Corporations and the Future of Democracy

Thursday, October 9, 2014 -- 5:00 PM
John Perry

Our topic this week is Corporations and the Future of Democracy.  That title suggests that corporations are a potential threat to democracy.  So we should start off by getting clear on what exactly a corporation is, and how it might threaten democracy.

There are lots of ways that corporations threaten democracy.  But they’re all, I think, rooted in one basic concept -- the idea of limited liability.  That’s the concept that the individuals behind a corporation can shield themselves from full financial responsibility for risks they take.  The thinking is, if people can protect themselves from full liability, they’ll be willing to take greater risks and try new things.  Limited liability encourages creativity and innovation.

But limited liability is a double-edged sword.  It also enables corporations to do things like pollute and destroy natural environments without having to take full responsibility.  For example, if a corporation causes a million dollars worth of environmental damage, but only has a thousand dollars worth of assets, basically it can just go bankrupt and walk away from the problem.  Even if it doesn’t do that, the mere threat of going bankrupt can be used to negotiate in litigation.  Ironically, if a lawsuit against a corporation is too successful, the corporation can just declare bankruptcy, and the plaintiffs won’t get anything.

Even huge corporations with major assets can leverage the threat of bankruptcy to avoid liability for damage they cause. Remember the huge BP oil spill in the Gulf? The mere possibility of BP going bankrupt meant they were able to get away with causing all this environmental damage without being held legally responsible for most of it.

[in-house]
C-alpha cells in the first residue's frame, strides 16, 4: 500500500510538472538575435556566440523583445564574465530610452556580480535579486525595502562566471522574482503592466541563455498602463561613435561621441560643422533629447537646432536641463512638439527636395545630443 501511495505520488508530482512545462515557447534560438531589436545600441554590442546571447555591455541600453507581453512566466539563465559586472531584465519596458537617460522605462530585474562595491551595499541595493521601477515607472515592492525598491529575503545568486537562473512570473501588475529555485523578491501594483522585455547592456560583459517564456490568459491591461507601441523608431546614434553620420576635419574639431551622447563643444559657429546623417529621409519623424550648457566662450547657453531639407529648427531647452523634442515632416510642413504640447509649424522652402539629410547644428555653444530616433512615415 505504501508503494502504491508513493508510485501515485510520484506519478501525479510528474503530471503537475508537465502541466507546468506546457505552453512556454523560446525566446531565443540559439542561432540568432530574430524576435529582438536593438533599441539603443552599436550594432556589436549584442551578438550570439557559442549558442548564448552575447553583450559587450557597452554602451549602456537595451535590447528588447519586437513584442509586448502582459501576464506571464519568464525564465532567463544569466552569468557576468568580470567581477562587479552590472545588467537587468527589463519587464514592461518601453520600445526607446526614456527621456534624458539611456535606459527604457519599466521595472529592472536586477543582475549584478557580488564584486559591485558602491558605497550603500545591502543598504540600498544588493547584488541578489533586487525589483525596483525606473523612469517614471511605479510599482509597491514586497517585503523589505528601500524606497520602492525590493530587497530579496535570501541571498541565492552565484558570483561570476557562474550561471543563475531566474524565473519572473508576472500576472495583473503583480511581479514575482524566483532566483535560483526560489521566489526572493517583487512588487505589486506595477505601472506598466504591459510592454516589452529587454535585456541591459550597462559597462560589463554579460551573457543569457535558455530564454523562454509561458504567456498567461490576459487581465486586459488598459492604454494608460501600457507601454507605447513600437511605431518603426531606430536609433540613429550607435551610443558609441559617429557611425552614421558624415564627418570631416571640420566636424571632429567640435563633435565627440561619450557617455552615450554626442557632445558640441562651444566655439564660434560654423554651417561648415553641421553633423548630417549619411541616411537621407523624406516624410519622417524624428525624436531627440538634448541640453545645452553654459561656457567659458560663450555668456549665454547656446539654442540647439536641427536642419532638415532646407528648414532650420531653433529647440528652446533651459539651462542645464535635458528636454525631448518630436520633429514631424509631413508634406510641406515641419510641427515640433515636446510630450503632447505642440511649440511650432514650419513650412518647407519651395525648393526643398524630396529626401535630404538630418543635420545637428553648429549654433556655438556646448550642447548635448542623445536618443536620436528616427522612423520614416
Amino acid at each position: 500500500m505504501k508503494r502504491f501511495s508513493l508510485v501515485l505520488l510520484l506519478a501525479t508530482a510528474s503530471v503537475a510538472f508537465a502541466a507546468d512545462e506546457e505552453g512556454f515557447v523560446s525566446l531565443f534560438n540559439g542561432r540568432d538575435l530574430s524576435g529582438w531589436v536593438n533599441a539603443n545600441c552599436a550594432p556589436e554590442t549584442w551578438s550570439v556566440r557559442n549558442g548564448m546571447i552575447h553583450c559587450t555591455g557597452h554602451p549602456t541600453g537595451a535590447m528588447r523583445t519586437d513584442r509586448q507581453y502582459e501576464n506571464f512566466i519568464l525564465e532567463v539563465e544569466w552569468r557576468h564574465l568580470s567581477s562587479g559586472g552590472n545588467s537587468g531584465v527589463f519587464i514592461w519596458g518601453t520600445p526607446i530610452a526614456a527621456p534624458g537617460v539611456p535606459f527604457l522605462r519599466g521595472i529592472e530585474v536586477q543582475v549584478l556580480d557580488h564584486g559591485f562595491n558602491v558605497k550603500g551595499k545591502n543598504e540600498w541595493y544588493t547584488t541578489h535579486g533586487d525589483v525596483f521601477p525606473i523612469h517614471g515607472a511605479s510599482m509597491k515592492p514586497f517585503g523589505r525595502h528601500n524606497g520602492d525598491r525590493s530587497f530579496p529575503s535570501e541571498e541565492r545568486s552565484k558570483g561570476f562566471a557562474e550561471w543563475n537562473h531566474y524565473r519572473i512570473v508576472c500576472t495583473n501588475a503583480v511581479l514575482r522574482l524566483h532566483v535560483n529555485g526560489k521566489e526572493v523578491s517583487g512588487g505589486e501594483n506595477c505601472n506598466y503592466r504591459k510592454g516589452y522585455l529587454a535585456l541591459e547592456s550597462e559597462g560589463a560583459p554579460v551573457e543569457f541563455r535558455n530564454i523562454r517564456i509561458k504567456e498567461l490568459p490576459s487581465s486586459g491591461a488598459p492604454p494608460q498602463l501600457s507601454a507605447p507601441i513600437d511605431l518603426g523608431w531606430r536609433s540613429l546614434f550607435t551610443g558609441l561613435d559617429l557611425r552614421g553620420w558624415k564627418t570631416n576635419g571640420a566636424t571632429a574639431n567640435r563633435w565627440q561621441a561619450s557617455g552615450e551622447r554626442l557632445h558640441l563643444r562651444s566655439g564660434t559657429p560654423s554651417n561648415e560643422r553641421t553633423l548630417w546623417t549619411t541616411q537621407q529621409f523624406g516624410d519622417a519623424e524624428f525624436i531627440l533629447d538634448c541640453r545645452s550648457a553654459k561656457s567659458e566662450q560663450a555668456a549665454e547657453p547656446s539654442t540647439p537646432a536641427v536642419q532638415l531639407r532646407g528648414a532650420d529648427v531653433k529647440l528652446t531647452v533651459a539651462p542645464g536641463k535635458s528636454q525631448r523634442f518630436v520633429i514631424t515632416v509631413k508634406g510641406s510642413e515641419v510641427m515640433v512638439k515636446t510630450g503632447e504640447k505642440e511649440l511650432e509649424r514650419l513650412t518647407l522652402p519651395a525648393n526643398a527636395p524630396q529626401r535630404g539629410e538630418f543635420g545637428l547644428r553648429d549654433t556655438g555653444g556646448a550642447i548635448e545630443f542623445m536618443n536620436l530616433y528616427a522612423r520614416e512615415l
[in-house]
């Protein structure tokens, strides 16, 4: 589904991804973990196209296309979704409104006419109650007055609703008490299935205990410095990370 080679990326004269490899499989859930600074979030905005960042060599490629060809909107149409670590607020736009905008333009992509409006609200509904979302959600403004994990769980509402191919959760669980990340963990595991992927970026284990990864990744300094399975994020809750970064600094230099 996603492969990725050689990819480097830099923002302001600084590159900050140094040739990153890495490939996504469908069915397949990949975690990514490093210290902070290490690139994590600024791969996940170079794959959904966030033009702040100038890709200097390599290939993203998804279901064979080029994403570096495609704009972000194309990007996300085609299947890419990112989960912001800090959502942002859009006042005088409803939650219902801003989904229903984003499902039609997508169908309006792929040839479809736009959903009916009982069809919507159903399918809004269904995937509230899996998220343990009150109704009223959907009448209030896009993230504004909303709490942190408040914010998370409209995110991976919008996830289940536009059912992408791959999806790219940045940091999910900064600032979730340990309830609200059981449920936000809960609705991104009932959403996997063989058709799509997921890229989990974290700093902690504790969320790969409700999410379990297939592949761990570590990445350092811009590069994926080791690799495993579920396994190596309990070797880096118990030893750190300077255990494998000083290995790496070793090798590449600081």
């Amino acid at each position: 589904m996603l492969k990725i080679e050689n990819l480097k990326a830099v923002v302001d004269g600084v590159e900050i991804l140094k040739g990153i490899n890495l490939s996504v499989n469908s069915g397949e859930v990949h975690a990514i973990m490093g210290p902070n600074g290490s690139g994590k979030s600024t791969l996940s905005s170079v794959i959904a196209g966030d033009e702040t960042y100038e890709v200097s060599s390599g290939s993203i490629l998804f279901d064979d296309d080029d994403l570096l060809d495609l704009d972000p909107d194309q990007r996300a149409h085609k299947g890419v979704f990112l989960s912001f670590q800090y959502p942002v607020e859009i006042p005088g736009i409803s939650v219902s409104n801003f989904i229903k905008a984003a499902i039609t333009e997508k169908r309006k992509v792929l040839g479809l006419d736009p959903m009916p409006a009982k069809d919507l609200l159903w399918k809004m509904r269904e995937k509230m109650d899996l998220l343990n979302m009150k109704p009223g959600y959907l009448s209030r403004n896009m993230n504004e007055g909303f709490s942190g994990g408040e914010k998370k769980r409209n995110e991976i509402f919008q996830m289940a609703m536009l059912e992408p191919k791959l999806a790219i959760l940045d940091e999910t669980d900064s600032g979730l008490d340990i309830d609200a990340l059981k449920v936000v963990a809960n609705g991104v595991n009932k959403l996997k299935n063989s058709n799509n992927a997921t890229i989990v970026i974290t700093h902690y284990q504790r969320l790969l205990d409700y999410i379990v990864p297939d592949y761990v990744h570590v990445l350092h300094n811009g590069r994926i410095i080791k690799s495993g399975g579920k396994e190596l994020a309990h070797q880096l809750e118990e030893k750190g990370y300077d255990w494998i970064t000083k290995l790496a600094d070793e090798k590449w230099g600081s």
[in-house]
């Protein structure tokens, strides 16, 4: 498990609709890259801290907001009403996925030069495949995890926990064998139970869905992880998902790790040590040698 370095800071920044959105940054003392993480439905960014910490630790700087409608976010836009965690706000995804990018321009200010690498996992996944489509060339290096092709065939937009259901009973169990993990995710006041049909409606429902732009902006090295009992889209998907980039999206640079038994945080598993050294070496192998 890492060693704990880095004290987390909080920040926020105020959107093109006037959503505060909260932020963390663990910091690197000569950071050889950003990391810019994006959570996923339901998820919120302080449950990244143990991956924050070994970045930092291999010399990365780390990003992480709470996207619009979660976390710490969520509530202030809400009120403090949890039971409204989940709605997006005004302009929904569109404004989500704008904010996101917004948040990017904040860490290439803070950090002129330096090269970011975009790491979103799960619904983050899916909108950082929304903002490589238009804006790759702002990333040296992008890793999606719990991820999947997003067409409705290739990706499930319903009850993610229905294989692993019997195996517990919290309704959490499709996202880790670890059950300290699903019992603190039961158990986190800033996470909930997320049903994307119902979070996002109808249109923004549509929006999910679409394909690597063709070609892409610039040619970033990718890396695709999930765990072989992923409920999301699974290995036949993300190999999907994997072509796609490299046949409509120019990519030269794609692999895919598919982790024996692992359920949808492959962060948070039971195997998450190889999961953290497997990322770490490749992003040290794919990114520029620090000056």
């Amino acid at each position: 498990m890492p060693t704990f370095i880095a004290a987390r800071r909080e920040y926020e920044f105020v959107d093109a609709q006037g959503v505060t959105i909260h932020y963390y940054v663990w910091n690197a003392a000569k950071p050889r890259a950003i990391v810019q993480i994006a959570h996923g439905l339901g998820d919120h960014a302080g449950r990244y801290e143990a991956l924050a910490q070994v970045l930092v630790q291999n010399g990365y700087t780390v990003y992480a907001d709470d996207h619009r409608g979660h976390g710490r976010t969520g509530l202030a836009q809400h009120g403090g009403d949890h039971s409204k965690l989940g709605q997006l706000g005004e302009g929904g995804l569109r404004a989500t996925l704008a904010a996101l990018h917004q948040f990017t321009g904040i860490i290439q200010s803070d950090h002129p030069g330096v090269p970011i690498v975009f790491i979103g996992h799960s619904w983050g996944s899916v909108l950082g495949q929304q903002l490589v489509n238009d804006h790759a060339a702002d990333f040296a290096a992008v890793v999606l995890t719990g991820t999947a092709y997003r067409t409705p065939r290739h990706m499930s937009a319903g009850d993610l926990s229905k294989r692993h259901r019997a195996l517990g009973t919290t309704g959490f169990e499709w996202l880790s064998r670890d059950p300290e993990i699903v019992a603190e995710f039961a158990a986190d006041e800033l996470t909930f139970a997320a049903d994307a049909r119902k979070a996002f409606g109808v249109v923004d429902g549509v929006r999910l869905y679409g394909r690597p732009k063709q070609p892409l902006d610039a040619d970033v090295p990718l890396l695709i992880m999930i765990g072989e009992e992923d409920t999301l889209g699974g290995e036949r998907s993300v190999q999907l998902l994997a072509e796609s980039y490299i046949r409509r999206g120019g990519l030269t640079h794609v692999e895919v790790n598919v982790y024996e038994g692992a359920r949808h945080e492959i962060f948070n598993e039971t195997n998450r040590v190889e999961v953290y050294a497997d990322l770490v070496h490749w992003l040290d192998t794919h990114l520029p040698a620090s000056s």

For this show, however, we’re interested in the advantages and disadvantages that corporations offer to democracies.  So we ought to say what we mean by a democracy. 

In a democracy, every eligible voter has one vote, and all matters of public policy are decided by majority rule.  Most democracies set some things aside as beyond the scope of majority rule, such as the Bill of Rights in the United States.  And many democracies have very undemocratic institutions in the middle of things -- like our Senate, which gives the vote of a person from Delaware or Alaska about a hundred times more weight than the vote of someone from California.

Even in an impure democracy, a basic dynamic of politics is the search for votes.  Those who seek power -- in state government, in Congress, or as President -- have to get lots of votes.  And so people have a lot to say about how they’re governed, and that’s the basic idea of democracy.

Now you don’t need corporations to have your democracy undermined.  Anyone with a lot of money has ways of doing that.  Someone can use their money to buy or otherwise unduly influence the votes of the electorate.  And, in a representative democracy, they can also just bribe or otherwise unduly influence the elected officials.

Corporations raise the ante because, how ever rich individuals are, corporations can be richer.  And today, with huge multi-national corporations, there's virtually no limit to the resources that a single entity like a corporation can bring to bear on the political process. 

That is precisely the problem with the Supreme Court’s Citizens United decision.  The Court held that corporations are persons, who have the right of free speech, and whose speech can take the form of money.  So they should be able to do things they'd previously been prohibited from doing – in particular, spending all they want on political campaigns.

But what does it even mean to say that money is a form of speech?  Or that a corporation -- an entity with no thoughts, feelings, emotions, or intentions -- is a person?  Should a non-breathing creation of the law have most of the rights -- but few of the responsibilities -- of a human citizen?

Comments (15)


MJA's picture

MJA

Saturday, June 23, 2012 -- 5:00 PM

"God forbid we should ever be